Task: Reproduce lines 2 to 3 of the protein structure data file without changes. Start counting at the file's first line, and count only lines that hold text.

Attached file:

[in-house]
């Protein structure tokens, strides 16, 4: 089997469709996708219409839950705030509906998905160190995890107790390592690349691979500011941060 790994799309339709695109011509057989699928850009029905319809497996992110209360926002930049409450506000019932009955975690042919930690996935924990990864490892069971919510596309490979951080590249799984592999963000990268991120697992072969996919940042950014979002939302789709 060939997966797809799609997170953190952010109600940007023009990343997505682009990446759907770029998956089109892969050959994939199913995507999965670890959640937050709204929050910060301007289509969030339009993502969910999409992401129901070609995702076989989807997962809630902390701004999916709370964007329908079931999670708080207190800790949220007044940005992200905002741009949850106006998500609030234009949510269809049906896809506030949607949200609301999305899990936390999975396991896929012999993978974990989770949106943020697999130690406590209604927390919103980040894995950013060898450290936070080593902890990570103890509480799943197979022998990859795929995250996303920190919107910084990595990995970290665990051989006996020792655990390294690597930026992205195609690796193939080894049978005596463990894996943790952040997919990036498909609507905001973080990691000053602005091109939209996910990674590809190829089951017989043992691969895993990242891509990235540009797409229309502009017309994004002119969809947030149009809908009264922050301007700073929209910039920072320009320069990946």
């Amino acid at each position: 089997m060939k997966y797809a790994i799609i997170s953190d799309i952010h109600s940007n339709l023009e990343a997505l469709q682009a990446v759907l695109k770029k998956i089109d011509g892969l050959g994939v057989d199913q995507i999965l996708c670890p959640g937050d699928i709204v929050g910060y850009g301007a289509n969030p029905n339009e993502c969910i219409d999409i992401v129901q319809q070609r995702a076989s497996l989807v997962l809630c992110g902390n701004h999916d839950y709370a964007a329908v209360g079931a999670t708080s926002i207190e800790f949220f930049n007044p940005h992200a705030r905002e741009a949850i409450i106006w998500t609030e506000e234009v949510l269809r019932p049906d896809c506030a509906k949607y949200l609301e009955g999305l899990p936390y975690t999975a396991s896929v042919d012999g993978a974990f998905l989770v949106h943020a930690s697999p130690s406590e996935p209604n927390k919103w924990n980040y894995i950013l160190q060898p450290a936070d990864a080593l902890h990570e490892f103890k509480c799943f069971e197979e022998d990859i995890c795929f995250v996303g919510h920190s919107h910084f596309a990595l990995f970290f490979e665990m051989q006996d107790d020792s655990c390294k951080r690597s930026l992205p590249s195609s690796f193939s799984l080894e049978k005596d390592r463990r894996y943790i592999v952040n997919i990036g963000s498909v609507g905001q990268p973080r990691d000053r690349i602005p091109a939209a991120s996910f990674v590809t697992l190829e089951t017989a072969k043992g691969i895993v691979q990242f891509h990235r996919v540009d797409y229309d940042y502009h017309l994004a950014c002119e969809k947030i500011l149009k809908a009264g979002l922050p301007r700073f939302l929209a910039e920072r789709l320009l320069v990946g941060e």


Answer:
């Protein structure tokens, strides 16, 4: 089997469709996708219409839950705030509906998905160190995890107790390592690349691979500011941060 790994799309339709695109011509057989699928850009029905319809497996992110209360926002930049409450506000019932009955975690042919930690996935924990990864490892069971919510596309490979951080590249799984592999963000990268991120697992072969996919940042950014979002939302789709 060939997966797809799609997170953190952010109600940007023009990343997505682009990446759907770029998956089109892969050959994939199913995507999965670890959640937050709204929050910060301007289509969030339009993502969910999409992401129901070609995702076989989807997962809630902390701004999916709370964007329908079931999670708080207190800790949220007044940005992200905002741009949850106006998500609030234009949510269809049906896809506030949607949200609301999305899990936390999975396991896929012999993978974990989770949106943020697999130690406590209604927390919103980040894995950013060898450290936070080593902890990570103890509480799943197979022998990859795929995250996303920190919107910084990595990995970290665990051989006996020792655990390294690597930026992205195609690796193939080894049978005596463990894996943790952040997919990036498909609507905001973080990691000053602005091109939209996910990674590809190829089951017989043992691969895993990242891509990235540009797409229309502009017309994004002119969809947030149009809908009264922050301007700073929209910039920072320009320069990946």
């Amino acid at each position: 089997m060939k997966y797809a790994i799609i997170s953190d799309i952010h109600s940007n339709l023009e990343a997505l469709q682009a990446v759907l695109k770029k998956i089109d011509g892969l050959g994939v057989d199913q995507i999965l996708c670890p959640g937050d699928i709204v929050g910060y850009g301007a289509n969030p029905n339009e993502c969910i219409d999409i992401v129901q319809q070609r995702a076989s497996l989807v997962l809630c992110g902390n701004h999916d839950y709370a964007a329908v209360g079931a999670t708080s926002i207190e800790f949220f930049n007044p940005h992200a705030r905002e741009a949850i409450i106006w998500t609030e506000e234009v949510l269809r019932p049906d896809c506030a509906k949607y949200l609301e009955g999305l899990p936390y975690t999975a396991s896929v042919d012999g993978a974990f998905l989770v949106h943020a930690s697999p130690s406590e996935p209604n927390k919103w924990n980040y894995i950013l160190q060898p450290a936070d990864a080593l902890h990570e490892f103890k509480c799943f069971e197979e022998d990859i995890c795929f995250v996303g919510h920190s919107h910084f596309a990595l990995f970290f490979e665990m051989q006996d107790d020792s655990c390294k951080r690597s930026l992205p590249s195609s690796f193939s799984l080894e049978k005596d390592r463990r894996y943790i592999v952040n997919i990036g963000s498909v609507g905001q990268p973080r990691d000053r690349i602005p091109a939209a991120s996910f990674v590809t697992l190829e089951t017989a072969k043992g691969i895993v691979q990242f891509h990235r996919v540009d797409y229309d940042y502009h017309l994004a950014c002119e969809k947030i500011l149009k809908a009264g979002l922050p301007r700073f939302l929209a910039e920072r789709l320009l320069v990946g941060e």